For Afghanistan's national soccer team, 2013 was a groundbreaking year. Not only did the team play its first international match for a decade, but it won its first ever international trophy in the sport.
And to cap off this remarkable year, soccer's world governing body, FIFA, awarded the Afghanistan Football Federation (AFF) the FIFA Fair Play Award for 2013, a first for the country in the sport.
FIFA, which presented the award at the Ballon d’Or ceremony in Zurich on January 13, lauded Afghanistan’s achievement in developing soccer against great odds.
WATCH: Afghanistan's Soccer Federation Wins FIFA's Fair Play Award
The international accolade has been warmly received in Afghanistan, where fans, athletes, and officials have heaped praise on the national soccer team for promoting peace and unity in the country.
Afghanistan’s national coach, Homayoon Kargar, told RFE/RL's Radio Free Afghanistan on January 14 that winning FIFA’s Fair Play Award was a "landmark achievement."
"Despite years and years of war, Afghanistan has managed to win an award at a very important ceremony," he said. "Even countries who have been members of FIFA for years haven't managed to achieve what we have.”
Kargar said soccer had also succeeded in bringing patriotic pride and unity to Afghanistan -- something not often seen in a country plagued by deep-seated political, ethnic, and religious divisions. "In a very short period of time, Afghan soccer has put youths and the public into a very positive path. Afghan soccer has promoted peace, stability, and national unity," he said.
'Inspiring Social Change'
Qudratullah, a Kabul resident, said he hoped the FIFA award was a sign of more success to come. "It’s very good news that we have received this award," he said. "The Afghan national team achieved great international success in 2013. God willing, we will be even better this year.”
FIFA Fair Play Committee member Tokyo Sexwale, who presented the award to the AFF, said the Afghan federation had shown a "great amount of dedication and hard work to develop football at grassroots level, to build infrastructure for the game so that it can grow, and to nurture a national league in the midst of years of violence and destruction."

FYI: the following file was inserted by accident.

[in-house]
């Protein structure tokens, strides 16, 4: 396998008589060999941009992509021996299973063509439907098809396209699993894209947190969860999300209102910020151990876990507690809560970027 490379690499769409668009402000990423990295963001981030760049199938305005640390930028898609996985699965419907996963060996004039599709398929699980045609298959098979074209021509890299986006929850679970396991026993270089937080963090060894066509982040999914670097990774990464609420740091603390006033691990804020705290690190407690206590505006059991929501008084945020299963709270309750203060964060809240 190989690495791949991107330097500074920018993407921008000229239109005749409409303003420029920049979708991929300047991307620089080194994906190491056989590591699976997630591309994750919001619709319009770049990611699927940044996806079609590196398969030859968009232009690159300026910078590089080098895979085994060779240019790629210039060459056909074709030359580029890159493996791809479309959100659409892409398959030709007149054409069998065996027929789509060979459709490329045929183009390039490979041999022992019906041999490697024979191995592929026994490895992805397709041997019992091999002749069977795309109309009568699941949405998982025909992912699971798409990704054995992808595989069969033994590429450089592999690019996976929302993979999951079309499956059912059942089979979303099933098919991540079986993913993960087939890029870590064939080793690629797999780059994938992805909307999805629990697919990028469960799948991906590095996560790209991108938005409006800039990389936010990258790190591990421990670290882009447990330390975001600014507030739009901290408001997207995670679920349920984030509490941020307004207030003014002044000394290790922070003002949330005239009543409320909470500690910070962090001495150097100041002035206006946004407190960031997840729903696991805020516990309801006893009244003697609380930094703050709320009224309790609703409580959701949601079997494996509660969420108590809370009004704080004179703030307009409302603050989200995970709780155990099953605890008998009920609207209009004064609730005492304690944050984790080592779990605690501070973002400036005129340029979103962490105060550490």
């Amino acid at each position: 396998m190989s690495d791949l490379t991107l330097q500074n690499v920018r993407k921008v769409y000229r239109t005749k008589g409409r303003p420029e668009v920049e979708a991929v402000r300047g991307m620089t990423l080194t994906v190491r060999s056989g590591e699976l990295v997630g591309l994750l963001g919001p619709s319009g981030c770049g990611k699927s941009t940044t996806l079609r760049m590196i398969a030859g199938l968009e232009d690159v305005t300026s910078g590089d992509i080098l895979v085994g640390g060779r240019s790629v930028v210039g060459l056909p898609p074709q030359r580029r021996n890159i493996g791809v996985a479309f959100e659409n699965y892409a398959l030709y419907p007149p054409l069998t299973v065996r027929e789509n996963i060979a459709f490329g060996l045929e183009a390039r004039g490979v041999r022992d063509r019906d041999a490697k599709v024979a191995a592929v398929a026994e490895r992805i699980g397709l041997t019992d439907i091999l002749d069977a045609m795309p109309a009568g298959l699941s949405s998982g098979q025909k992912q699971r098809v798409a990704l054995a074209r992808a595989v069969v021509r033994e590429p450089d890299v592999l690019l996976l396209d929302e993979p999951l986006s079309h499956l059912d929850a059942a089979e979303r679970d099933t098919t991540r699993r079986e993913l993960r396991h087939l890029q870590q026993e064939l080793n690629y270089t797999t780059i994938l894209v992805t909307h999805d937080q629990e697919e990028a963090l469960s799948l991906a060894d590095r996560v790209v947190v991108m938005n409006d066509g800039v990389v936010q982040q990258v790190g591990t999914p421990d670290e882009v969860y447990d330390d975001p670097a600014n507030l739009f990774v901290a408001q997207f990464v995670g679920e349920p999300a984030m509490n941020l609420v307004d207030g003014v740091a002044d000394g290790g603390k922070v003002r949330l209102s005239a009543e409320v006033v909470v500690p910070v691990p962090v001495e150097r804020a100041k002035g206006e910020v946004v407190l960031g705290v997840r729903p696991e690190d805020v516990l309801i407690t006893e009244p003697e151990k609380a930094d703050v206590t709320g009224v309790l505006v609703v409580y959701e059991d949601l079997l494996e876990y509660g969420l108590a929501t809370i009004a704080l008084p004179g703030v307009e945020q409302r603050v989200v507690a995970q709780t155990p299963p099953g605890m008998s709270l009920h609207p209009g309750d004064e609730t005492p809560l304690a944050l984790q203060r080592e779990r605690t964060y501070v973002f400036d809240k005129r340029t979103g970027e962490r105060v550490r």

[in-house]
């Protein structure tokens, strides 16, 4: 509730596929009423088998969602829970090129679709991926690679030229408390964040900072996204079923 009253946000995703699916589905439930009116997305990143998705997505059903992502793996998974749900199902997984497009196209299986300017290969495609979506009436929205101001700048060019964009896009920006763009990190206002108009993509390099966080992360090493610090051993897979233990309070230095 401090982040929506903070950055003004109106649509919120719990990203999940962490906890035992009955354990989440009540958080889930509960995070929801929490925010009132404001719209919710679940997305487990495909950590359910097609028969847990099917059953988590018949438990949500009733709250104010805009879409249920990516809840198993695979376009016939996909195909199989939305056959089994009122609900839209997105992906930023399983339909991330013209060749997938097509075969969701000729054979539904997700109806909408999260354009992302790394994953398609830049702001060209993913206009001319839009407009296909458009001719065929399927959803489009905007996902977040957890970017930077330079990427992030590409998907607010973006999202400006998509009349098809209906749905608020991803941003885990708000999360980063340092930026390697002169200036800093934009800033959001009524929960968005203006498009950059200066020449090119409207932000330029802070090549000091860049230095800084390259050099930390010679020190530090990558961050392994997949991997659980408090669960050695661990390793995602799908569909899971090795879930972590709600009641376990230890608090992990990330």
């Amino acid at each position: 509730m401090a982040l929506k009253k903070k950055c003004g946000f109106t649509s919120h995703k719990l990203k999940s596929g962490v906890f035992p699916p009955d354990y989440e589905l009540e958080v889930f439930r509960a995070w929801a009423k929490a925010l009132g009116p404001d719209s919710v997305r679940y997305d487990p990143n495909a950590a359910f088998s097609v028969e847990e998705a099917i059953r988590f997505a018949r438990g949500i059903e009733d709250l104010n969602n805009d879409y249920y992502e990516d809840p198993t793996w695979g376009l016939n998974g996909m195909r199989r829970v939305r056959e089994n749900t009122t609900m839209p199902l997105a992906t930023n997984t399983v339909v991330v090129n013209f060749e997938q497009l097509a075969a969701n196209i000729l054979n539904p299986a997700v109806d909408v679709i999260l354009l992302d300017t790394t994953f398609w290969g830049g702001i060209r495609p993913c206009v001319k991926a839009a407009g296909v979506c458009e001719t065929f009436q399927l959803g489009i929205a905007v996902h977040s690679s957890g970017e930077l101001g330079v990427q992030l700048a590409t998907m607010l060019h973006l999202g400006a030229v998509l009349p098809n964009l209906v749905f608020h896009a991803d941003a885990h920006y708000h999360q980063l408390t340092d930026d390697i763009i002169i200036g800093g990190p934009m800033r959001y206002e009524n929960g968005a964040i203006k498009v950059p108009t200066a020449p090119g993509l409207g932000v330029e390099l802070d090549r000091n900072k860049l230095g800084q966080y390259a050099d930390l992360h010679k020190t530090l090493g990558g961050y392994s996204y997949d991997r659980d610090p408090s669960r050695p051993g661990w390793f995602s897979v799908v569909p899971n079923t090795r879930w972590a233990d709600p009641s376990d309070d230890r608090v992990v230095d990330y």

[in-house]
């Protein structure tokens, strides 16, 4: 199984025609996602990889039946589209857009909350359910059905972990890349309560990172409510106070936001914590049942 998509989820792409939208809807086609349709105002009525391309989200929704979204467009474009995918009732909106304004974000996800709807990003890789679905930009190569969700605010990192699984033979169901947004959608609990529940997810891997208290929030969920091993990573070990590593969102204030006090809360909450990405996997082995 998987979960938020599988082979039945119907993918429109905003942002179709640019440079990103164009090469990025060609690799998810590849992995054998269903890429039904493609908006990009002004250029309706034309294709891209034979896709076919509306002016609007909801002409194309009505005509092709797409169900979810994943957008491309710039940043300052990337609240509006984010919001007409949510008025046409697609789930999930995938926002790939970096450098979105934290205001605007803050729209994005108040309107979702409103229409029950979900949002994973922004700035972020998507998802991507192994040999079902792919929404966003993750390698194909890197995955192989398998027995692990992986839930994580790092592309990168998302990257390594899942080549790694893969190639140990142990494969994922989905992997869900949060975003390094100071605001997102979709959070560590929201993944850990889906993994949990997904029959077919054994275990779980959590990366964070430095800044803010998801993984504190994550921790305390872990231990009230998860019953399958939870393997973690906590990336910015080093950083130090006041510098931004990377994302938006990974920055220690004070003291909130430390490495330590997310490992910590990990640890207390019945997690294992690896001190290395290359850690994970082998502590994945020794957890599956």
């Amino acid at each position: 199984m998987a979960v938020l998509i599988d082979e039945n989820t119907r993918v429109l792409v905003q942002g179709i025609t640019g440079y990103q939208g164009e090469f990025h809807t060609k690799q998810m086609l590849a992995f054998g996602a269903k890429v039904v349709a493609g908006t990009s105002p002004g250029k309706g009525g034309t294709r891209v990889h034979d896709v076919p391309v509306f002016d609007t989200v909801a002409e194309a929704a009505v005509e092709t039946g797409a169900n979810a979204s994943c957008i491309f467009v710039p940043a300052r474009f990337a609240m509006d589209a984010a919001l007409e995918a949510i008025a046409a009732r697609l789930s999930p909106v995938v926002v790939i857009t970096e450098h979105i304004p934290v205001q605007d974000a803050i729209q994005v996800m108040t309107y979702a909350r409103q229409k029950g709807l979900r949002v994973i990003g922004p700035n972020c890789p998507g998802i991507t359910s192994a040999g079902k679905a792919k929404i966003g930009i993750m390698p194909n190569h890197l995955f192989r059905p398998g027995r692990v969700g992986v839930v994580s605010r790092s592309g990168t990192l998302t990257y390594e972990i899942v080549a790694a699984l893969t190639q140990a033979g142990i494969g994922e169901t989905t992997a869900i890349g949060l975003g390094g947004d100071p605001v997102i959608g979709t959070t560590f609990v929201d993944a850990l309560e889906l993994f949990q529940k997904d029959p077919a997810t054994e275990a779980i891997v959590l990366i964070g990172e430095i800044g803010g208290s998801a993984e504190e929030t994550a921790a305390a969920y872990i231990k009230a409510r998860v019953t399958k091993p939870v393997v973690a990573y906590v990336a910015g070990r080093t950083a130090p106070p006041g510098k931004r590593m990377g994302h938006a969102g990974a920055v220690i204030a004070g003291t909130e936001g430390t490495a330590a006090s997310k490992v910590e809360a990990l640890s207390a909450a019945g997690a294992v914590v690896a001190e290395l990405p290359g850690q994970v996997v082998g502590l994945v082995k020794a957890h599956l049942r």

"Afghanistan is inspiring social change and breaking down barriers every day," he said. "Against all odds, the winner of the 2013 FIFA Fair Play Award has upheld this spirit of courage and solidarity through the aftereffects of war, disorder, and conflict."
Sexwale added that Afghanistan had made great strides in making the game available to a wider audience throughout the country, most notably to women and families. More than 20 soccer clubs, including 16 in Kabul, now offer opportunities for girls and women to play soccer.
FIFA gives out the Fair Play Award to "persons or institutions for their fair play, an issue that has always been of crucial significance to world football's governing body."
Uzbekistan, Afghanistan’s neighbor, received FIFA’s Fair Play Award in 2012.
The FIFA award is the latest in a series of soccer milestones for Kabul.
Afghanistan, ranked 139th in the world, hosted its first international match in a decade when it played a friendly with neighbor and archrival Pakistan in August. Afghanistan won the match 3-0. Pakistan will welcome Afghanistan for the return match in Lahore in March.
In September, the national team created history when it beat title holders and tournament favorites India 2-0 to clinch the South Asian Football Federation championship. It was Afghanistan’s first-ever international trophy in the sport.
Afghanistan will hope to break more ground when it plays in the 2014 Asian Football Confederation (AFC) Challenge Cup, which is being held in the Maldives in May. The winners will automatically qualify for the prestigious continental 2015 AFC Asian Cup.
Afghanistan, which has been a FIFA member since 1948, has a long soccer history, but the sport suffered because of decades of war.
During the Taliban's rule soccer was not banned, but the sport was neglected and stadiums were routinely used as sites for public executions.
Since the end of Taliban rule, soccer and other sports have gained in popularity.
Written by Frud Bezhan based on reporting by RFE/RL's Radio Free Afghanistan